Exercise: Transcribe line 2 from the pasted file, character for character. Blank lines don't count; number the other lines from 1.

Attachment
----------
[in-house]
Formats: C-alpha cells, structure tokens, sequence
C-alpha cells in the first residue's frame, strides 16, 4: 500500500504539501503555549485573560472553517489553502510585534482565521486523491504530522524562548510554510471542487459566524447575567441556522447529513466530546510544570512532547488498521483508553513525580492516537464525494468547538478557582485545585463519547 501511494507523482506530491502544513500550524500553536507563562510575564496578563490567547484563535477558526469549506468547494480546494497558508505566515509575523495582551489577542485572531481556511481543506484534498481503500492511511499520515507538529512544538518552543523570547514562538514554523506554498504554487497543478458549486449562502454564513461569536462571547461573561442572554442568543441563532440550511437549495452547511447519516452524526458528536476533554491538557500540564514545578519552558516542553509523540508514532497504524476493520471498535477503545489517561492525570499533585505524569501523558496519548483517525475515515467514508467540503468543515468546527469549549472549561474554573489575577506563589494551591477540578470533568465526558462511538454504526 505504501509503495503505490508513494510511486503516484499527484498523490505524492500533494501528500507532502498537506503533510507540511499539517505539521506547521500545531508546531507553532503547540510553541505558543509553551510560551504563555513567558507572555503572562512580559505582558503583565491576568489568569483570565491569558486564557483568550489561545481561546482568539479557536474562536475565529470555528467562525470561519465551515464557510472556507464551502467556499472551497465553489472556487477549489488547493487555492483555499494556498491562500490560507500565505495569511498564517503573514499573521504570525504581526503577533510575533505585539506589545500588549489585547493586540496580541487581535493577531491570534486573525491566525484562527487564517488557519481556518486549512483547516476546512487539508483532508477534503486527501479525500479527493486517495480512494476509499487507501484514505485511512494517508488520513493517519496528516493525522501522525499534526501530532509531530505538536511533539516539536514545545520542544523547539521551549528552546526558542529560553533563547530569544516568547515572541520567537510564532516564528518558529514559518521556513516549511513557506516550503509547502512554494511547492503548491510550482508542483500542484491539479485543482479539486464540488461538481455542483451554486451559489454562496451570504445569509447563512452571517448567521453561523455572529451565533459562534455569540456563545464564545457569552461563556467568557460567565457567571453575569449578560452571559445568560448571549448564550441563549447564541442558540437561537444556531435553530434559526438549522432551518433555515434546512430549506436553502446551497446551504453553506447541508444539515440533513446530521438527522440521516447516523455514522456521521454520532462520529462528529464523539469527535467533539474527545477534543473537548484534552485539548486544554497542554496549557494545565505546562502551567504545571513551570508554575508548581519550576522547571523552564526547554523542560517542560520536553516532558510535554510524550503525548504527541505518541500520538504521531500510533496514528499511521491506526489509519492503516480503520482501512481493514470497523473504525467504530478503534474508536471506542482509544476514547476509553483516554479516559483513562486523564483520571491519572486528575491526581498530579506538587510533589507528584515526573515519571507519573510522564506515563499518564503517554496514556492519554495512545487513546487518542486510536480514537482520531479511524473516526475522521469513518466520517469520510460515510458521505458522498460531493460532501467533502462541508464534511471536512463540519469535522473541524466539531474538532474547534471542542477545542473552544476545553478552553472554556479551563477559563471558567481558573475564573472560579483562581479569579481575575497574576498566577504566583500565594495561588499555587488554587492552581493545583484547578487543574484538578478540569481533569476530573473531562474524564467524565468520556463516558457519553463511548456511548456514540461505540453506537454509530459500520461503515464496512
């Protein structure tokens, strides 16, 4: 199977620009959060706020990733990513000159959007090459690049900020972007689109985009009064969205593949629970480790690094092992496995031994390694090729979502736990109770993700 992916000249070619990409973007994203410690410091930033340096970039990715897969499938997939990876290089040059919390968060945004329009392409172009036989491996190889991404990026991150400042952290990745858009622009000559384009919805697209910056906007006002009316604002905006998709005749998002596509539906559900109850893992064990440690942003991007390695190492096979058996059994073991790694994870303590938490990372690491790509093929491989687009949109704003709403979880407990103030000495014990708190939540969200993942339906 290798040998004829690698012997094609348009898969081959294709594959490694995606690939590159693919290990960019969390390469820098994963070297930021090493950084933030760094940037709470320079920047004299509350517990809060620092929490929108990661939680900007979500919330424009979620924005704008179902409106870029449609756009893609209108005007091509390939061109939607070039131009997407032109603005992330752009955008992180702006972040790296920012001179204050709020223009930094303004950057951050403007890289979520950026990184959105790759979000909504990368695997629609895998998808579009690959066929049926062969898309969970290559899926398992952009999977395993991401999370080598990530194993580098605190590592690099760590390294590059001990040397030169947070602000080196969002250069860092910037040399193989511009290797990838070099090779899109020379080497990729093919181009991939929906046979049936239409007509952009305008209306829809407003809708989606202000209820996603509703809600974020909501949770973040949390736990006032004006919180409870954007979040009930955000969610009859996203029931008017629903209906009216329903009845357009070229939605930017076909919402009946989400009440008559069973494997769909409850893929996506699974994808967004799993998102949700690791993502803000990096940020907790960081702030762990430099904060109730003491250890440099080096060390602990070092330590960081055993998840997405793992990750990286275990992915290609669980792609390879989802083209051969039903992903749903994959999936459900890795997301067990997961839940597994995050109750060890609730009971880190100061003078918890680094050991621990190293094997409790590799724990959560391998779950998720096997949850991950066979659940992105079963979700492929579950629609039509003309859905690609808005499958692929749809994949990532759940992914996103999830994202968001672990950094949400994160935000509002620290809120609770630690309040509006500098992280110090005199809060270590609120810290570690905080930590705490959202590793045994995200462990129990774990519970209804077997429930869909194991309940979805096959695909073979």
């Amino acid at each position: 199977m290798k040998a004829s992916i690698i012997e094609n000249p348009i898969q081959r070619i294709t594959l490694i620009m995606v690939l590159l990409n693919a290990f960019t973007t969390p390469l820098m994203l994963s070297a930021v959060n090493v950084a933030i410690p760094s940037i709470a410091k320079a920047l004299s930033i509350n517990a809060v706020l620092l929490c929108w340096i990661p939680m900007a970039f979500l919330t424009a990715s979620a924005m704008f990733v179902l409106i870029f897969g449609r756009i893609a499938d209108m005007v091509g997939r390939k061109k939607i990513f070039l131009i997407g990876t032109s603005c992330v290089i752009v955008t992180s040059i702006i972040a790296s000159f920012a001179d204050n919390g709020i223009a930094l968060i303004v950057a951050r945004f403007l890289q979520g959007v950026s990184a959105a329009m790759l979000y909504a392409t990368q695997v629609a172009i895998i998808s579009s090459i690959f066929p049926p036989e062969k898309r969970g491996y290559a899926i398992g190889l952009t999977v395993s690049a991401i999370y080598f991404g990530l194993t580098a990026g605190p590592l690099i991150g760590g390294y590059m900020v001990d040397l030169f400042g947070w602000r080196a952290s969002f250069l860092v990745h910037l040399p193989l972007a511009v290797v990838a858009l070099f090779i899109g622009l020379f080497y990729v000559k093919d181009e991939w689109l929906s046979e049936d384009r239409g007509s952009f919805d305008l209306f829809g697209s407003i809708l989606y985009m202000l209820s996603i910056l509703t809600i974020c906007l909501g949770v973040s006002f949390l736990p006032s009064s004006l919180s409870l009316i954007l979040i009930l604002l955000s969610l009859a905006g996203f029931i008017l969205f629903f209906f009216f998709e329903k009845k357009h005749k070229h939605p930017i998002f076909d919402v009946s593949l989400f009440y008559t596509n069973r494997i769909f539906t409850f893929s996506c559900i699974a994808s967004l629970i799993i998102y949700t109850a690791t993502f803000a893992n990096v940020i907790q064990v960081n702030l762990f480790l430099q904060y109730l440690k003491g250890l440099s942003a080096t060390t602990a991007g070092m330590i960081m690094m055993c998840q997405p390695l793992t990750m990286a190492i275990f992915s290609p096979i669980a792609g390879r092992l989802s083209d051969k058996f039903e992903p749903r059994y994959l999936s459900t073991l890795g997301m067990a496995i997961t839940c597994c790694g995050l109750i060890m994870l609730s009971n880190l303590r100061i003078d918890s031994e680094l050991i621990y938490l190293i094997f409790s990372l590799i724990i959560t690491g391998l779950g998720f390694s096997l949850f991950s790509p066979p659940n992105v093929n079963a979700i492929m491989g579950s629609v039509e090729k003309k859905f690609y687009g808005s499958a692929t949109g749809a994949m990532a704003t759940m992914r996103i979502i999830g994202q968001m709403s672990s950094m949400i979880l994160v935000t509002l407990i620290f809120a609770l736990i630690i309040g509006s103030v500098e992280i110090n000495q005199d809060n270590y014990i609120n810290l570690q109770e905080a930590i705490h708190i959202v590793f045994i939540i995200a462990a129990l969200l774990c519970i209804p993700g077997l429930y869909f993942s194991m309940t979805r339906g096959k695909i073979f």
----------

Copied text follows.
Formats: C-alpha cells, structure tokens, sequence